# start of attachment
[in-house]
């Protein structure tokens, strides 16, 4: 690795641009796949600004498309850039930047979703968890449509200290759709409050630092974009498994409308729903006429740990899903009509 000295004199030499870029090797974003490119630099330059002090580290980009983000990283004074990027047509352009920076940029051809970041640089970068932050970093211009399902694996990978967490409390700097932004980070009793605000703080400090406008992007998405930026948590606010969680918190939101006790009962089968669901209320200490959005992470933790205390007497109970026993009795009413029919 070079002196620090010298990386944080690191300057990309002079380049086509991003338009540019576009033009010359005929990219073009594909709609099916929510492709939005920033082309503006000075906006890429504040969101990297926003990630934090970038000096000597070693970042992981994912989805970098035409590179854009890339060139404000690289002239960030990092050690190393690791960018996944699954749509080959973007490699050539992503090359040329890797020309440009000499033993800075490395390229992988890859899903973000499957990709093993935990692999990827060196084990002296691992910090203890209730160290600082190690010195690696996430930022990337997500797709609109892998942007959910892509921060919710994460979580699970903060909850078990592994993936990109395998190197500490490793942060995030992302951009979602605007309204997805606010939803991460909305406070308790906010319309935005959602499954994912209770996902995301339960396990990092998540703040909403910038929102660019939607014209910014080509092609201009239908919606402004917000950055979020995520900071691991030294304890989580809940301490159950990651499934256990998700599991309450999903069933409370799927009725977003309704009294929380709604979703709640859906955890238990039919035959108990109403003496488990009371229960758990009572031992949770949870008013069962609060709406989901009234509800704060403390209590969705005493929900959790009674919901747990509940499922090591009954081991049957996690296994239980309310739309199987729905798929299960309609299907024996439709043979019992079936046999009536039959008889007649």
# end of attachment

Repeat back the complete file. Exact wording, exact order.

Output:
[in-house]
């Protein structure tokens, strides 16, 4: 690795641009796949600004498309850039930047979703968890449509200290759709409050630092974009498994409308729903006429740990899903009509 000295004199030499870029090797974003490119630099330059002090580290980009983000990283004074990027047509352009920076940029051809970041640089970068932050970093211009399902694996990978967490409390700097932004980070009793605000703080400090406008992007998405930026948590606010969680918190939101006790009962089968669901209320200490959005992470933790205390007497109970026993009795009413029919 070079002196620090010298990386944080690191300057990309002079380049086509991003338009540019576009033009010359005929990219073009594909709609099916929510492709939005920033082309503006000075906006890429504040969101990297926003990630934090970038000096000597070693970042992981994912989805970098035409590179854009890339060139404000690289002239960030990092050690190393690791960018996944699954749509080959973007490699050539992503090359040329890797020309440009000499033993800075490395390229992988890859899903973000499957990709093993935990692999990827060196084990002296691992910090203890209730160290600082190690010195690696996430930022990337997500797709609109892998942007959910892509921060919710994460979580699970903060909850078990592994993936990109395998190197500490490793942060995030992302951009979602605007309204997805606010939803991460909305406070308790906010319309935005959602499954994912209770996902995301339960396990990092998540703040909403910038929102660019939607014209910014080509092609201009239908919606402004917000950055979020995520900071691991030294304890989580809940301490159950990651499934256990998700599991309450999903069933409370799927009725977003309704009294929380709604979703709640859906955890238990039919035959108990109403003496488990009371229960758990009572031992949770949870008013069962609060709406989901009234509800704060403390209590969705005493929900959790009674919901747990509940499922090591009954081991049957996690296994239980309310739309199987729905798929299960309609299907024996439709043979019992079936046999009536039959008889007649």